The Gradient Tool

What is the gradient tool?   

As a Photoshop designer you're going to definitely want to understand how to use the gradient tool.  There is much more to it than meets the eye.  The gradient can create colorful and smooth gradients across entire layers or selections.  You can easily create your own custom gradients with all the colors of the rainbow and more!

The gradient tool is found on the toolbar in the same space as the paint bucket.  As with any tool, you can create your own custom presets but if you look in the options bar you will see that you have a gradient window.  Here is where you can choose different preset gradients or double click and bring up the gradient window editor.  In the gradient editor you can create your own custom gradients by clicking on the color stops to bring up the color picker window. 

You can add new stops by clicking along the bar and choosing a color.  Simply name your new gradient and enter new.  If you want to duplicate the exact gradient of a professional ad for example.  Bring it up in Photoshop and with the gradient editor window you can click at points along the image with the eyedropper tool to automatically program the color stops into the gradient.  After you have created a gradient you can then use any of the gradient tools to show your gradient.

There are linear, radial, angle, reflected and diamond.  These will give you a different shape of gradient.  Keep in mind the layers palette.  Whatever layer you are on, if you use the gradient tool (without a selection) it will swipe across the entire layer so you'll want to create a new layer to practice with the gradient tool. 

Another thing you'll want to keep in mind is the gradient blending modes and foreground-background or foreground-transparent.  When you choose a preprogrammed gradient you are selecting foreground to background.  If you choose the upper left option (foreground to background) you are choosing foreground to background.  What this means is that you are filling the layer with the foreground and background color.  If you look in the toolbar at the foreground and background colors when you select the upper left gradient you will end up with those foreground and background colors.  You can change the foreground and background colors in the color picker by double clicking it in the toolbar.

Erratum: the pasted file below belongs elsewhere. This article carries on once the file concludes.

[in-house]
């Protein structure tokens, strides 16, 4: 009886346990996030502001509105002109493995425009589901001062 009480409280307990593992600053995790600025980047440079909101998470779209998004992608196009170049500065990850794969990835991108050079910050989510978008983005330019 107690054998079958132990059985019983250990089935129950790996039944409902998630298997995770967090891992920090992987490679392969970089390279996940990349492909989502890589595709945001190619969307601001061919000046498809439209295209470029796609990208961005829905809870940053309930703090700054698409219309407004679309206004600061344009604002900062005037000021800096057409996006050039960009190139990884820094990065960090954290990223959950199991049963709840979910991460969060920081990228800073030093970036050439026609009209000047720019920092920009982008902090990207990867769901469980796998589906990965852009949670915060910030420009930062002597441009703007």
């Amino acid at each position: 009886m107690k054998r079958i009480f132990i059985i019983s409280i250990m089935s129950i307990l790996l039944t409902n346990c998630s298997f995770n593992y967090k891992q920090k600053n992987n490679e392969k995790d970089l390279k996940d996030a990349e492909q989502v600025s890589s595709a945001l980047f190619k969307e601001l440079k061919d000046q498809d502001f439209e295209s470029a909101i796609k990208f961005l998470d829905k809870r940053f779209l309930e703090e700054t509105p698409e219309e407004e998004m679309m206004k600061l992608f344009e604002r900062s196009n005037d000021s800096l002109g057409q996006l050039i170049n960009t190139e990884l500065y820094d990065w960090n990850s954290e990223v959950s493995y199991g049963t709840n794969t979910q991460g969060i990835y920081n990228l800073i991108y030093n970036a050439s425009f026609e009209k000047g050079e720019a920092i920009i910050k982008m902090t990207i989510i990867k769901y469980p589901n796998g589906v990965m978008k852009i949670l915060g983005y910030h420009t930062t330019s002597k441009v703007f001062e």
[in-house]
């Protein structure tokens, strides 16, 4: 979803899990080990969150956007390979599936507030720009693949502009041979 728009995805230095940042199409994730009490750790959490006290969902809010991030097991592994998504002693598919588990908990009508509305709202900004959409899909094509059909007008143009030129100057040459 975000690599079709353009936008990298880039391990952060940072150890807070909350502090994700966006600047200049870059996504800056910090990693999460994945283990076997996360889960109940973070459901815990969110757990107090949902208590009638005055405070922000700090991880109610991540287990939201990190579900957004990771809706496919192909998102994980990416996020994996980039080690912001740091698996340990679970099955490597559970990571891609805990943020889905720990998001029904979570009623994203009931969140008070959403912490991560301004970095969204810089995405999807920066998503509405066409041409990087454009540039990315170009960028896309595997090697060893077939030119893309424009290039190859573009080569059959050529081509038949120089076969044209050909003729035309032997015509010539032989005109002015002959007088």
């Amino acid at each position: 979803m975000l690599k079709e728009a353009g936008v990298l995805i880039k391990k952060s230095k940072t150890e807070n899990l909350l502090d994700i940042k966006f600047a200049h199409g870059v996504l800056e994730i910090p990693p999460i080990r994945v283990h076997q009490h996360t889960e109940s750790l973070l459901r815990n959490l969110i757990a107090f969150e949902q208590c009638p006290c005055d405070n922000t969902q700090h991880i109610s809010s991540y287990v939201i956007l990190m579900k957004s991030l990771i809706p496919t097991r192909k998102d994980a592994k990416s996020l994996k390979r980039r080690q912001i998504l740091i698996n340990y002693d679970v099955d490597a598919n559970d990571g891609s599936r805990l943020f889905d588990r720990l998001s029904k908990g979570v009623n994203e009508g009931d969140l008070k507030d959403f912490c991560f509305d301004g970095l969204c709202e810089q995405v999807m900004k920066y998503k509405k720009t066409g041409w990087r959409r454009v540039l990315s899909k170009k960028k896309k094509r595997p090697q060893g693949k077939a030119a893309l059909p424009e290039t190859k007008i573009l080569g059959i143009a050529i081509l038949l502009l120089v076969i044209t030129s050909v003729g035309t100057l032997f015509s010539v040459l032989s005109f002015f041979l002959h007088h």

You can also choose foreground to transparent.  You will have to select your foreground color (whatever is currently foreground in the toolbar color picker).  When you use this gradient you will have the foreground color (let's say black) fading into invisible so you can see the layers below.  The Basic Photoshop DVD Training covers the gradient tool extensively.  You'll be very excited once you master it because of the power for great design it holds.

The most useful purpose of the gradient tool?  (And this is a great secret)...Layer masking.  This is what will give you professional results with minimal time.  You know those perfect fades that you see in perfect designs?  This is how its done.  Use foreground to transparent gradient tool with black as the foreground color on a layer mask and you will create beautiful fades to hide pixels.  Simply swipe across the pixels you want to hide.  You can also use the brush tool but gradient makes such perfect fades, I use it ALL the time.

You can also use the blending modes.  You can see how they will "add up" every time you swipe the gradient tool.  On the darker modes, you will saturate the layer/document very quickly.  It's just good to be aware that blending modes are there which you can use.  But usually I'll just go with the "Normal" setting so I can see what I've got and then if it's on it's own layer I can go ahead and change master blending mode on the layers palette.

Remember that the gradient tool on foreground to background (in normal mode) will give you one clean shot to get the gradient right and if you don't like it you can try it again until you get it right (try it and you'll see what I mean).  With different blending modes on, your gradient strokes will start to "add up" so I just keep it on Normal.

To use the gradient tool, simply drag across with it.  The shorter your stroke, the sharper the gradient will be.  The longer your stroke, the smoother a transition or spreading of the colors (in foreground to background mode).  It will take some practice to get use to it.  But just fool around on a blank layer with the gradient tool on different gradients.  Check out the different blending modes.

When not to use the gradient tool?  In quick mask mode.  Use brushes because you'll want to have a distinct, tight control over your selection that a brush can provide.  The gradient is a powerful tool with more than meets the eye because of it's hidden effectiveness in layer masking.  And now you know!  Check out the tutorial on gradient layer masking.

- Orion Williams copyright 2004

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